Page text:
Home » Context Menu » Put Things Into Context: Augmenting the Item Context Menu – Part 2

Put Things Into Context: Augmenting the Item Context Menu – Part 2

Sitecore Technology MVP 2016
Sitecore MVP 2015
Sitecore MVP 2014

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In part 1 of this article, I helped out a friend by walking him through how I added new Publishing menu options — using existing commands in Sitecore — to my Item context menu.

In this final part of the article, I will show you how I created my own custom command and pipeline to copy subitems from one Item in the content tree to another, and wired them up to a new Item context menu option within the ‘Copying’ fly-out menu of the context menu.

Overriding two methods — CommandState QueryState(CommandContext context) and void Execute(CommandContext context) — is paramount when creating a custom Sitecore.Shell.Framework.Commands.Command.

The QueryState() method determines how we should treat the menu option given the current passed context. In other words, should the menu option be enabled, disabled, or hidden? This method serves as a hook — it’s declared virtual — and returns CommandState.Enabled by default. All menu options are enabled by default unless overridden to do otherwise.

The Execute method contains the true “meat and potatoes” of a command’s logic — this method is the place where we do “something” to items passed to it via the CommandContext object. This method is declared abstract in the Command class, ultimately forcing subclasses to define their own logic — there is no default logic for this method.

Here is my command to copy subitems from one location in the content tree to another:

using System;
using System.Collections.Generic;
using System.Collections.Specialized;
using System.Linq;
using System.Text;

using Sitecore.Data;
using Sitecore.Data.Items;
using Sitecore.Diagnostics;
using Sitecore.Shell.Framework;
using Sitecore.Shell.Framework.Commands;
using Sitecore.Shell.Framework.Pipelines;
using Sitecore.Text;
using Sitecore.Web.UI.Sheer;

using Sitecore.Sandbox.Pipelines.Base;
using Sitecore.Sandbox.Pipelines.Utilities;

namespace Sitecore.Sandbox.Commands
{
    public class CopySubitemsTo : Command
    {
        private const string CopySubitemsPipeline = "uiCopySubitems";
        
        public override void Execute(CommandContext commandContext)
        {
            Assert.ArgumentNotNull(commandContext, "commandContext");
            CopySubitems(commandContext);
        }

        private void CopySubitems(CommandContext commandContext)
        {
            Assert.ArgumentNotNull(commandContext, "commandContext");
            IEnumerable<Item> subitems = GetSubitems(commandContext);
            StartPipeline(subitems);
        }

        public static IEnumerable<Item> GetSubitems(CommandContext commandContext)
        {
            Assert.ArgumentNotNull(commandContext, "commandContext");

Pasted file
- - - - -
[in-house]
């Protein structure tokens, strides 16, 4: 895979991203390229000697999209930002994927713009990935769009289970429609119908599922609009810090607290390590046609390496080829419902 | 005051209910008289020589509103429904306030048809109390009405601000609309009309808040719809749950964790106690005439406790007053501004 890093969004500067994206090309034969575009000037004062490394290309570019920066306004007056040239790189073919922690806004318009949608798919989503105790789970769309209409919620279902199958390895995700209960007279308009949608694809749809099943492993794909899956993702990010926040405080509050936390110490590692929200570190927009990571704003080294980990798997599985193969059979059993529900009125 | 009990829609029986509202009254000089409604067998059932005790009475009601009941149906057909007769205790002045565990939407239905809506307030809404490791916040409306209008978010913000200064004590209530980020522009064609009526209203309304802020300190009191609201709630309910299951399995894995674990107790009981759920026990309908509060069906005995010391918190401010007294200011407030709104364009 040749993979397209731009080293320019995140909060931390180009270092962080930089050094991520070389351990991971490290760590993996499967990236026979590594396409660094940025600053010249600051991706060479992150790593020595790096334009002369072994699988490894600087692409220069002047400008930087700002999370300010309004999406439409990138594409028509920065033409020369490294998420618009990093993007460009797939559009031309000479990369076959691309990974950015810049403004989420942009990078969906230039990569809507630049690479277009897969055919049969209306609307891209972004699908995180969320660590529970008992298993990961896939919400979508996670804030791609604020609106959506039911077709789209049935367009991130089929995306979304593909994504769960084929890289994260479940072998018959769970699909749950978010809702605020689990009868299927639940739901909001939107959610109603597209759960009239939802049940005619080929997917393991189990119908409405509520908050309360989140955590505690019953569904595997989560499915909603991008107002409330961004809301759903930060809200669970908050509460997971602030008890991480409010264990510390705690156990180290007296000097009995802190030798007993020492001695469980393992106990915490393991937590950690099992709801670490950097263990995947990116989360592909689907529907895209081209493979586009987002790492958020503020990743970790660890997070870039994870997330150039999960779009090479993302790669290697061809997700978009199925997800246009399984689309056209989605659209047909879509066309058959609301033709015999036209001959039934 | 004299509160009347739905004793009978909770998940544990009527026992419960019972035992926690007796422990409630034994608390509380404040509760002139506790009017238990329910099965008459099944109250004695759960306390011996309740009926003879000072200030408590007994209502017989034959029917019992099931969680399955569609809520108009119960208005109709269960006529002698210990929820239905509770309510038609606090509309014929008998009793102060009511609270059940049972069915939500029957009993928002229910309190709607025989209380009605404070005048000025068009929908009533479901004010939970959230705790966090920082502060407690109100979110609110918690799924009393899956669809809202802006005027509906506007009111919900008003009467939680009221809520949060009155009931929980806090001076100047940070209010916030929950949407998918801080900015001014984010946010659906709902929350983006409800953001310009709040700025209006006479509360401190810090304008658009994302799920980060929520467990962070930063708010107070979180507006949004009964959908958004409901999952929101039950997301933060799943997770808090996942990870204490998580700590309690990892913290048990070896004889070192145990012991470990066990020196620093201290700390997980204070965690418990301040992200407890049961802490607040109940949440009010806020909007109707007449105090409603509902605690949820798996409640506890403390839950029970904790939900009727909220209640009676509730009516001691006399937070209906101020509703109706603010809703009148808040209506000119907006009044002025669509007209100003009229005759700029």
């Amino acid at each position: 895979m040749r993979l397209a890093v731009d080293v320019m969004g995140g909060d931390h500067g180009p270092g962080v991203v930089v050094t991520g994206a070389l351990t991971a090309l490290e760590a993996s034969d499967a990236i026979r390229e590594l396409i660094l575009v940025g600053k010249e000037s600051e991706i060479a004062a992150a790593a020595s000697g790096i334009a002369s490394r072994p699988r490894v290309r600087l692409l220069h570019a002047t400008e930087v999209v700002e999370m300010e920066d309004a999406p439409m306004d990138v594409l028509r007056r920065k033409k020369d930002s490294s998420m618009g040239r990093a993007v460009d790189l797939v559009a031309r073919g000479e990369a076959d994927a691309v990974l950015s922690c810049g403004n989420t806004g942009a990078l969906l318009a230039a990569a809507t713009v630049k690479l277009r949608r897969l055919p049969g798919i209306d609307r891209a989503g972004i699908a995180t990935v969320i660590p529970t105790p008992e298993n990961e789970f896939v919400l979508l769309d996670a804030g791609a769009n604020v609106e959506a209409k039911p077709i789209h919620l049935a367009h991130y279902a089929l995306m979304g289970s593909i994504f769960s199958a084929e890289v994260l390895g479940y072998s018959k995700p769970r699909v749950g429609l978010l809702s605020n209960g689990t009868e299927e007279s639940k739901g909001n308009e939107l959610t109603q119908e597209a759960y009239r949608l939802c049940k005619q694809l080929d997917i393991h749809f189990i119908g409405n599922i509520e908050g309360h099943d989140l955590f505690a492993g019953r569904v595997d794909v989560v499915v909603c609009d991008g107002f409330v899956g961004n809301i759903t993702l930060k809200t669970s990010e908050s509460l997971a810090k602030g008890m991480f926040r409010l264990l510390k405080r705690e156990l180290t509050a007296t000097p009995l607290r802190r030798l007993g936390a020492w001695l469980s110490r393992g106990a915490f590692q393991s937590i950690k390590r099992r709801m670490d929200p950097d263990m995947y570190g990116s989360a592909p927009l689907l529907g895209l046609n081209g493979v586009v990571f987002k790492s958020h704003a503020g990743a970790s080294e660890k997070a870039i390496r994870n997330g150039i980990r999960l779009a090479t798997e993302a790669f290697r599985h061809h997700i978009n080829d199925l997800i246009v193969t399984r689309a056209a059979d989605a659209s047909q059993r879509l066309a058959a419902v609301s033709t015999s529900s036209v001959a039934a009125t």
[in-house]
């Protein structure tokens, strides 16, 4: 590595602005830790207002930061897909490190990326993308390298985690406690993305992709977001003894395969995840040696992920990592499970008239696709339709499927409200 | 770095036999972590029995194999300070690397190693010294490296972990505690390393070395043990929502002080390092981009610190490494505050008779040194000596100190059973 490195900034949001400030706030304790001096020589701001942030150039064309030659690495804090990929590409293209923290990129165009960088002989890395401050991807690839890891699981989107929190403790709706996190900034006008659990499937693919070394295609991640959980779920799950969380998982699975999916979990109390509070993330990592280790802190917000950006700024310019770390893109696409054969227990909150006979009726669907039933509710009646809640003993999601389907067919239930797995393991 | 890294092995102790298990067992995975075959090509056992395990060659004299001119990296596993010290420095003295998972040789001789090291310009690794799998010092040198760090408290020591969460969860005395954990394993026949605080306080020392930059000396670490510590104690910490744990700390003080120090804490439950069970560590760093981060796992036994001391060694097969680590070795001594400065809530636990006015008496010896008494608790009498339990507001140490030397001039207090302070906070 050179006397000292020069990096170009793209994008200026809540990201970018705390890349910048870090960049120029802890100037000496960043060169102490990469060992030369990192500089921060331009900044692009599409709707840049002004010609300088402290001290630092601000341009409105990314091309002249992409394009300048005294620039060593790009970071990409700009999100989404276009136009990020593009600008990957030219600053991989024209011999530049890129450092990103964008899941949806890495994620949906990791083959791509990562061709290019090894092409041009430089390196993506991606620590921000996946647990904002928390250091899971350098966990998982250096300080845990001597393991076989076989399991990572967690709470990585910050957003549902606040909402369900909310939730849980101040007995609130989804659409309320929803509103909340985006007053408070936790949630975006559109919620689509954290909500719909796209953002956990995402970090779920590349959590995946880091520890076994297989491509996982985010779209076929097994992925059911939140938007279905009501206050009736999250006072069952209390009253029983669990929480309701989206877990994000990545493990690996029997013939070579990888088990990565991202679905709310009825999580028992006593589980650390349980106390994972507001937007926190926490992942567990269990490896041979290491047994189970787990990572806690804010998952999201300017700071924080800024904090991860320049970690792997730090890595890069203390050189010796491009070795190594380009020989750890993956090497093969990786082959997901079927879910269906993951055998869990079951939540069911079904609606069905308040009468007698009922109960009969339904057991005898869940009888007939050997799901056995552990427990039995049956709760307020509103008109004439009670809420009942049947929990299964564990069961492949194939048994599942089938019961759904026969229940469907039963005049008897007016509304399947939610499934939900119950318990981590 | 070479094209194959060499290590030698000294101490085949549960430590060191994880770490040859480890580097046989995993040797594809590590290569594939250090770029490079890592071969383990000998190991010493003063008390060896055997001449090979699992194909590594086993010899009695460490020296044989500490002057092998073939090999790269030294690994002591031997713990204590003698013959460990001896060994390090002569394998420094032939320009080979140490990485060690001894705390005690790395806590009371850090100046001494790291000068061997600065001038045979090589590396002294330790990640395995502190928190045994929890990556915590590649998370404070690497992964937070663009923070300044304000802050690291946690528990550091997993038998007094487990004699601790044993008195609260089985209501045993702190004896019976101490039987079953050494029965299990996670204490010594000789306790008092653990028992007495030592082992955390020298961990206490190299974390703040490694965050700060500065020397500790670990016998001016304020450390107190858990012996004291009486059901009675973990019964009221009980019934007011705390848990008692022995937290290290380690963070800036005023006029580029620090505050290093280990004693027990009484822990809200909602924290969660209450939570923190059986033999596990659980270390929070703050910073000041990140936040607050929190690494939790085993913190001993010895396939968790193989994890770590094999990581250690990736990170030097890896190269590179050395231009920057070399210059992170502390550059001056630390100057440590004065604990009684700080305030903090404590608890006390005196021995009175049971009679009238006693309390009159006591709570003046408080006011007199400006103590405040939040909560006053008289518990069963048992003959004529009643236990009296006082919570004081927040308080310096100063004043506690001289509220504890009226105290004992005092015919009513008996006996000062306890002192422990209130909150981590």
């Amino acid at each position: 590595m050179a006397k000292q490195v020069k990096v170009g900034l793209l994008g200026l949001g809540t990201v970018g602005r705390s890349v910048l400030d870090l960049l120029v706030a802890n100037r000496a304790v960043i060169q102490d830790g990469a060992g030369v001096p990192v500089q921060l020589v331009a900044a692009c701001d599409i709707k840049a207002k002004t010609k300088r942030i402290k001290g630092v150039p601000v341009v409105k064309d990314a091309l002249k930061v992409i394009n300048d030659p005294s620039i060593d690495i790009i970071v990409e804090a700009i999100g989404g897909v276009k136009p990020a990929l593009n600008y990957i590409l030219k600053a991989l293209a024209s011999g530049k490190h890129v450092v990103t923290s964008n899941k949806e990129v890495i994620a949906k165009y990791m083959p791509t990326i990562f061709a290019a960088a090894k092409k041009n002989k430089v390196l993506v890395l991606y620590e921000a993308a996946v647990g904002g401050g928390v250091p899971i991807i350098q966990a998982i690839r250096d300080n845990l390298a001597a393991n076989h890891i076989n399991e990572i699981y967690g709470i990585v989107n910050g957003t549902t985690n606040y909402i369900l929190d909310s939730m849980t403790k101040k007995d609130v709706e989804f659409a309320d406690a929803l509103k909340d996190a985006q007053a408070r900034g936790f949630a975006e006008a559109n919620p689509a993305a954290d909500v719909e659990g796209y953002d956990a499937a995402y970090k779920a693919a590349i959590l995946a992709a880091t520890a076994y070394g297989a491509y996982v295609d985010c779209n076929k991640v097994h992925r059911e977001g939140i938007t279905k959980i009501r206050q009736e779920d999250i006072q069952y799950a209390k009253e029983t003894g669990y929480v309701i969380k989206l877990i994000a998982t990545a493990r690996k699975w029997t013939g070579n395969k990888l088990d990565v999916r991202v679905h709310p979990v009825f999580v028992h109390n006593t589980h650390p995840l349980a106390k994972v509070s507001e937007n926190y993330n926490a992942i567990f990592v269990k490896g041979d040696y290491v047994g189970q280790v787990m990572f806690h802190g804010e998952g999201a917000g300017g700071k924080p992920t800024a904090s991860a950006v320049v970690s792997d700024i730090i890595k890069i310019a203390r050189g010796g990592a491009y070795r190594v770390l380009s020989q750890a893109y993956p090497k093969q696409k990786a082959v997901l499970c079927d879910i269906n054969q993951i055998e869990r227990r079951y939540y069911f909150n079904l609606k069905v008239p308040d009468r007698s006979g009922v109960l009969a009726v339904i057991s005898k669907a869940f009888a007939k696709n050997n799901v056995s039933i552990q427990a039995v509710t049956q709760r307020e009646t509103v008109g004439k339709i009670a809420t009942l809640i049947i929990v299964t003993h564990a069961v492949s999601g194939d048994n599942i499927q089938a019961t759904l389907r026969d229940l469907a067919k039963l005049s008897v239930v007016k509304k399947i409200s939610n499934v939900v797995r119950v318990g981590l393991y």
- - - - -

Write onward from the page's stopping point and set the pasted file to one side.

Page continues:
return GetSubitems(commandContext.Items);
        }

        public static IEnumerable<Item> GetSubitems(IEnumerable<Item> items)
        {
            Assert.ArgumentNotNull(items, "items");
            List<Item> list = new List<Item>();

            foreach (Item item in items)
            {
                list.AddRange(item.Children.ToArray());
            }

            return list;
        }

        private void StartPipeline(IEnumerable<Item> subitems)
        {
            Assert.ArgumentNotNull(subitems, "subitems");
            Assert.ArgumentCondition(subitems.Count() > 0, "subitems", "There must be at least one subitem in the collection to copy!");

            IPipelineLauncher pipelineLauncher = CreateNewPipelineLauncher();
            pipelineLauncher.StartPipeline(CopySubitemsPipeline, new CopyItemsArgs(), subitems.First().Database, subitems);
        }

        private IPipelineLauncher CreateNewPipelineLauncher()
        {
            return PipelineLauncher.CreateNewPipelineLauncher(Context.ClientPage);
        }

        public override CommandState QueryState(CommandContext commandContext)
        {
            Assert.ArgumentNotNull(commandContext, "commandContext");
            int subitemsCount = CalculateSubitemsCount(commandContext);

            // if this item has no children, let's disable the menu option
            if (subitemsCount < 1)
            {
                return CommandState.Disabled;
            }

            return base.QueryState(commandContext);
        }

        private static int CalculateSubitemsCount(CommandContext commandContext)
        {
            int count = 0;

            foreach (Item item in commandContext.Items)
            {
                count += item.Children.Count;
            }

            return count;
        }
    }
}

My QueryState() method returns CommandState.Disabled if the current context item — although this does offer the ability to have multiple selected items — has no children. More complex logic could be written here, albeit I chose to keep it simple.

Many of the Commands within Sitecore.Shell.Framework.Commands that deal with Sitecore Items use the utility class Sitecore.Shell.Framework.Items. These commands delegate their core Execute() logic to static methods defined in this class.

Instead of creating my own Items utility class, I included my Comamnd’s logic in my Command class instead — I figure doing this makes it easier to illustrate it here (please Mike, stop writing so many classes :)). However, I would argue it should live in its own class.

The Sitecore.Shell.Framework.Commands.Item class also has a private Start() method that launches a pipeline and passes arguments to it. I decided to copy this code into a utility class that does just that, and used it above in my Command. Here is that class and its interface — the PipelineLauncher class: